Journal of Information Systems Education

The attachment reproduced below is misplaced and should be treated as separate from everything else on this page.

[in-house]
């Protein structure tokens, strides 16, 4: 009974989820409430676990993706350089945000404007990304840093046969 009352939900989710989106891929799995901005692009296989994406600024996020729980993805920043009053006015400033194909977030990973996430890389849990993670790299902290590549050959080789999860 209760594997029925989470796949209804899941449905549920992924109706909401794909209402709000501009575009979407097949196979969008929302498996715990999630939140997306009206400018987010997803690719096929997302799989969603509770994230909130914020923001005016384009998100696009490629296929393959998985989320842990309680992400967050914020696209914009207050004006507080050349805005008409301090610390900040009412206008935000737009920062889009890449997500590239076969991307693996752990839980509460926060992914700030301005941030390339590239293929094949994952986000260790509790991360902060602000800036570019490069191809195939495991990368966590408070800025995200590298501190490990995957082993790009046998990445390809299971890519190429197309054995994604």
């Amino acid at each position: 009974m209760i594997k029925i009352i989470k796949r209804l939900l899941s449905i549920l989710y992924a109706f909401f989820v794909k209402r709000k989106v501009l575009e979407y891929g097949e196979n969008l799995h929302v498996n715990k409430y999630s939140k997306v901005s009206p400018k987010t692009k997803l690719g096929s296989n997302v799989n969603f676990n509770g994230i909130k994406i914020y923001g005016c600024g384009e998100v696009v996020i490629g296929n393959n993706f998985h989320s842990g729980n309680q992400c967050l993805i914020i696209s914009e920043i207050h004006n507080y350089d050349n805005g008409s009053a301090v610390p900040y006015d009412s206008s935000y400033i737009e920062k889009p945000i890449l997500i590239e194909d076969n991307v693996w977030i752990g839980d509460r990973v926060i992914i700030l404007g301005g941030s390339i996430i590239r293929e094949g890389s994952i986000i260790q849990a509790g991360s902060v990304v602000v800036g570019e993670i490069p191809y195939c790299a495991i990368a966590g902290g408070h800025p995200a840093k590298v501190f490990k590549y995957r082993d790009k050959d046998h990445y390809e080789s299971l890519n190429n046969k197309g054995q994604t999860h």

Current academic and industry discussions regarding systems development project approaches increasingly focus on agile development and/or DevOps, as these approaches are seen as more modern, streamlined, flexible, and, therefore, effective as compared to traditional plan-driven approaches. This extends to the current pedagogy for teaching systems analysis and design (SA&D). However, overemphasizing agile and DevOps neglects broader dimensions that are essential for planning and executing enterprise-level systems projects. Thus, a dilemma may arise: do we teach agile and DevOps techniques that may be inadequate for enterprise-level projects or do we teach the wider range of plan-driven skills and techniques that may conflict with the tenets and benefits of agile and DevOps? In this paper, we advocate for resolving this dilemma by adopting a generalized process framework that both fully supports enterprise-level projects but can also be selectively scaled back toward increased agility for smaller, less complex projects. In its full realization, this framework combines extensive project planning and up-front requirements with iterative delivery – an increasingly popular approach today for enterprise projects. In scaling back toward agile, the framework carefully accounts for system, environment, and team characteristics. Further, the model emphasizes issues frequently underemphasized by agile approaches, including the use of external software such as commercial-off-the-shelf (COTS), Software- as-a-Service (SaaS), and open source products and components; the need for business-oriented project planning and justification; and support for change management to ensure successful system adoption. The framework thereby flexibly accommodates the full range of activities that software projects must support to be successful.



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